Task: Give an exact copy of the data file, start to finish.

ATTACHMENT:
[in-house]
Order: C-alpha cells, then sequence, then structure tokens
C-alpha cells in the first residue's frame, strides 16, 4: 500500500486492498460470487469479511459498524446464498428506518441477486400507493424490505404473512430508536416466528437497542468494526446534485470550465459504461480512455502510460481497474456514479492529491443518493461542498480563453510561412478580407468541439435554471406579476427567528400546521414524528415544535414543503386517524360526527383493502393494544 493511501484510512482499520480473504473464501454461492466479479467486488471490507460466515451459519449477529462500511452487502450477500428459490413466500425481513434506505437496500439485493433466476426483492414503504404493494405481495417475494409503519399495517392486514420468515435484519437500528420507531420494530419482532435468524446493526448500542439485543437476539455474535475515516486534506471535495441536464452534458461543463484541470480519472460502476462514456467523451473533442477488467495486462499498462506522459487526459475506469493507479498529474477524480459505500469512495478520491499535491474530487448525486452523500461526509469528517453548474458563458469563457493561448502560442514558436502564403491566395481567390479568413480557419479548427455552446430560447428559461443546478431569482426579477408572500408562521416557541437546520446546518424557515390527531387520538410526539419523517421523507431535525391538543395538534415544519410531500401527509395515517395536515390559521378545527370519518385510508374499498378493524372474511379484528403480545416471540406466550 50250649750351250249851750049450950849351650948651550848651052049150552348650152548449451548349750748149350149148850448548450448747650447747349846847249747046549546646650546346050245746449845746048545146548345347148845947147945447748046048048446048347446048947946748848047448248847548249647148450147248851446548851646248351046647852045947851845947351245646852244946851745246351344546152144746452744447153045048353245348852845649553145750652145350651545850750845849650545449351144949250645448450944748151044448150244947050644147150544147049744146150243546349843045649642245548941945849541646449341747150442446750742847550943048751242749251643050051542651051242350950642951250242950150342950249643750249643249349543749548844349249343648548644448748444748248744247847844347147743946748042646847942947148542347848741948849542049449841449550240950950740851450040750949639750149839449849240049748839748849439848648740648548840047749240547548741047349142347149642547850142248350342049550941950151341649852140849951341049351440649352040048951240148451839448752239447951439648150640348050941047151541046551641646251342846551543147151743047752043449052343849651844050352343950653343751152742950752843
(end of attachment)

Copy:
[in-house]
Order: C-alpha cells, then sequence, then structure tokens
C-alpha cells in the first residue's frame, strides 16, 4: 500500500486492498460470487469479511459498524446464498428506518441477486400507493424490505404473512430508536416466528437497542468494526446534485470550465459504461480512455502510460481497474456514479492529491443518493461542498480563453510561412478580407468541439435554471406579476427567528400546521414524528415544535414543503386517524360526527383493502393494544 493511501484510512482499520480473504473464501454461492466479479467486488471490507460466515451459519449477529462500511452487502450477500428459490413466500425481513434506505437496500439485493433466476426483492414503504404493494405481495417475494409503519399495517392486514420468515435484519437500528420507531420494530419482532435468524446493526448500542439485543437476539455474535475515516486534506471535495441536464452534458461543463484541470480519472460502476462514456467523451473533442477488467495486462499498462506522459487526459475506469493507479498529474477524480459505500469512495478520491499535491474530487448525486452523500461526509469528517453548474458563458469563457493561448502560442514558436502564403491566395481567390479568413480557419479548427455552446430560447428559461443546478431569482426579477408572500408562521416557541437546520446546518424557515390527531387520538410526539419523517421523507431535525391538543395538534415544519410531500401527509395515517395536515390559521378545527370519518385510508374499498378493524372474511379484528403480545416471540406466550 50250649750351250249851750049450950849351650948651550848651052049150552348650152548449451548349750748149350149148850448548450448747650447747349846847249747046549546646650546346050245746449845746048545146548345347148845947147945447748046048048446048347446048947946748848047448248847548249647148450147248851446548851646248351046647852045947851845947351245646852244946851745246351344546152144746452744447153045048353245348852845649553145750652145350651545850750845849650545449351144949250645448450944748151044448150244947050644147150544147049744146150243546349843045649642245548941945849541646449341747150442446750742847550943048751242749251643050051542651051242350950642951250242950150342950249643750249643249349543749548844349249343648548644448748444748248744247847844347147743946748042646847942947148542347848741948849542049449841449550240950950740851450040750949639750149839449849240049748839748849439848648740648548840047749240547548741047349142347149642547850142248350342049550941950151341649852140849951341049351440649352040048951240148451839448752239447951439648150640348050941047151541046551641646251342846551543147151743047752043449052343849651844050352343950653343751152742950752843